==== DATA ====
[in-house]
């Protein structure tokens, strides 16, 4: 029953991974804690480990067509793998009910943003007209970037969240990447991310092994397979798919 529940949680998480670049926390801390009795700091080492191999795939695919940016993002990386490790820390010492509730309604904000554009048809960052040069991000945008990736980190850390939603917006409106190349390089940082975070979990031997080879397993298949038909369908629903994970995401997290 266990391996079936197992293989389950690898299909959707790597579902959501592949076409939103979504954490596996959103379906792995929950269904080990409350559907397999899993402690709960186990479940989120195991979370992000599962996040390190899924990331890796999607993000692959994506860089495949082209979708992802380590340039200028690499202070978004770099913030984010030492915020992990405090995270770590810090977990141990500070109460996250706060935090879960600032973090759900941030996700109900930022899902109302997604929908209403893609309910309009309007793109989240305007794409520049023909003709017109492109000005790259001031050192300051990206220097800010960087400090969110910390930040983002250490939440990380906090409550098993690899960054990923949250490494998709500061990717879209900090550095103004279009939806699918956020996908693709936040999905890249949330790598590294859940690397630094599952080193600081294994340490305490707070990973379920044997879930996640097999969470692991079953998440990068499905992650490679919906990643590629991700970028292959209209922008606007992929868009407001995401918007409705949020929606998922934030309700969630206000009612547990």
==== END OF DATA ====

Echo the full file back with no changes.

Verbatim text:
[in-house]
């Protein structure tokens, strides 16, 4: 029953991974804690480990067509793998009910943003007209970037969240990447991310092994397979798919 529940949680998480670049926390801390009795700091080492191999795939695919940016993002990386490790820390010492509730309604904000554009048809960052040069991000945008990736980190850390939603917006409106190349390089940082975070979990031997080879397993298949038909369908629903994970995401997290 266990391996079936197992293989389950690898299909959707790597579902959501592949076409939103979504954490596996959103379906792995929950269904080990409350559907397999899993402690709960186990479940989120195991979370992000599962996040390190899924990331890796999607993000692959994506860089495949082209979708992802380590340039200028690499202070978004770099913030984010030492915020992990405090995270770590810090977990141990500070109460996250706060935090879960600032973090759900941030996700109900930022899902109302997604929908209403893609309910309009309007793109989240305007794409520049023909003709017109492109000005790259001031050192300051990206220097800010960087400090969110910390930040983002250490939440990380906090409550098993690899960054990923949250490494998709500061990717879209900090550095103004279009939806699918956020996908693709936040999905890249949330790598590294859940690397630094599952080193600081294994340490305490707070990973379920044997879930996640097999969470692991079953998440990068499905992650490679919906990643590629991700970028292959209209922008606007992929868009407001995401918007409705949020929606998922934030309700969630206000009612547990």